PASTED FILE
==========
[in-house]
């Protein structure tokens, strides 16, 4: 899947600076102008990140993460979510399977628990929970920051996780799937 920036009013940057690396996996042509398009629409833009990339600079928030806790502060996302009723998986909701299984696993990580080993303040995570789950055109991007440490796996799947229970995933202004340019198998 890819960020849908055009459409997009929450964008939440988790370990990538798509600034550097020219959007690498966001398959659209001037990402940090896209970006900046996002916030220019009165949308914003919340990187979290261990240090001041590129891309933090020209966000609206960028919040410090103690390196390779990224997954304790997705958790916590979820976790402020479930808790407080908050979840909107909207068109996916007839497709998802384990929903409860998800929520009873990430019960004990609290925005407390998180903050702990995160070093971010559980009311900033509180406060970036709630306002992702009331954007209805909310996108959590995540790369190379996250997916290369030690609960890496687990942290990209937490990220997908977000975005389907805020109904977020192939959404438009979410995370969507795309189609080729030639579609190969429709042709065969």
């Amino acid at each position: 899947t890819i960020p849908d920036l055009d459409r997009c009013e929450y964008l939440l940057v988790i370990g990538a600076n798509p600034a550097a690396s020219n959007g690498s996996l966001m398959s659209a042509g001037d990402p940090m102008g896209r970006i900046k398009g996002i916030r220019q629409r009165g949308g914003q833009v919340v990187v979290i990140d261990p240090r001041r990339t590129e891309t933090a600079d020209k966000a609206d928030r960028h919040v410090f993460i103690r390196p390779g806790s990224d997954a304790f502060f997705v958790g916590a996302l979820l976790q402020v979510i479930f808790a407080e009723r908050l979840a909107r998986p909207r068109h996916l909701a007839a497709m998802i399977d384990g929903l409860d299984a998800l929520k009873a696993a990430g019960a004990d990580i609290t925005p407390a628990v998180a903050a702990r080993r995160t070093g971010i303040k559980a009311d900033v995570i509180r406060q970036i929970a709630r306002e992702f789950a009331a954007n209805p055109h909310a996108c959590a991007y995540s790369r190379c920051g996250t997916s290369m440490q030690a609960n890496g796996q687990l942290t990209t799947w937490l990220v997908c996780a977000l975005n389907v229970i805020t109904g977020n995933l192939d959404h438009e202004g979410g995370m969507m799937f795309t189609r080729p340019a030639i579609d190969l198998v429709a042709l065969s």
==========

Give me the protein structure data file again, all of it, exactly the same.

[in-house]
């Protein structure tokens, strides 16, 4: 899947600076102008990140993460979510399977628990929970920051996780799937 920036009013940057690396996996042509398009629409833009990339600079928030806790502060996302009723998986909701299984696993990580080993303040995570789950055109991007440490796996799947229970995933202004340019198998 890819960020849908055009459409997009929450964008939440988790370990990538798509600034550097020219959007690498966001398959659209001037990402940090896209970006900046996002916030220019009165949308914003919340990187979290261990240090001041590129891309933090020209966000609206960028919040410090103690390196390779990224997954304790997705958790916590979820976790402020479930808790407080908050979840909107909207068109996916007839497709998802384990929903409860998800929520009873990430019960004990609290925005407390998180903050702990995160070093971010559980009311900033509180406060970036709630306002992702009331954007209805909310996108959590995540790369190379996250997916290369030690609960890496687990942290990209937490990220997908977000975005389907805020109904977020192939959404438009979410995370969507795309189609080729030639579609190969429709042709065969």
């Amino acid at each position: 899947t890819i960020p849908d920036l055009d459409r997009c009013e929450y964008l939440l940057v988790i370990g990538a600076n798509p600034a550097a690396s020219n959007g690498s996996l966001m398959s659209a042509g001037d990402p940090m102008g896209r970006i900046k398009g996002i916030r220019q629409r009165g949308g914003q833009v919340v990187v979290i990140d261990p240090r001041r990339t590129e891309t933090a600079d020209k966000a609206d928030r960028h919040v410090f993460i103690r390196p390779g806790s990224d997954a304790f502060f997705v958790g916590a996302l979820l976790q402020v979510i479930f808790a407080e009723r908050l979840a909107r998986p909207r068109h996916l909701a007839a497709m998802i399977d384990g929903l409860d299984a998800l929520k009873a696993a990430g019960a004990d990580i609290t925005p407390a628990v998180a903050a702990r080993r995160t070093g971010i303040k559980a009311d900033v995570i509180r406060q970036i929970a709630r306002e992702f789950a009331a954007n209805p055109h909310a996108c959590a991007y995540s790369r190379c920051g996250t997916s290369m440490q030690a609960n890496g796996q687990l942290t990209t799947w937490l990220v997908c996780a977000l975005n389907v229970i805020t109904g977020n995933l192939d959404h438009e202004g979410g995370m969507m799937f795309t189609r080729p340019a030639i579609d190969l198998v429709a042709l065969s």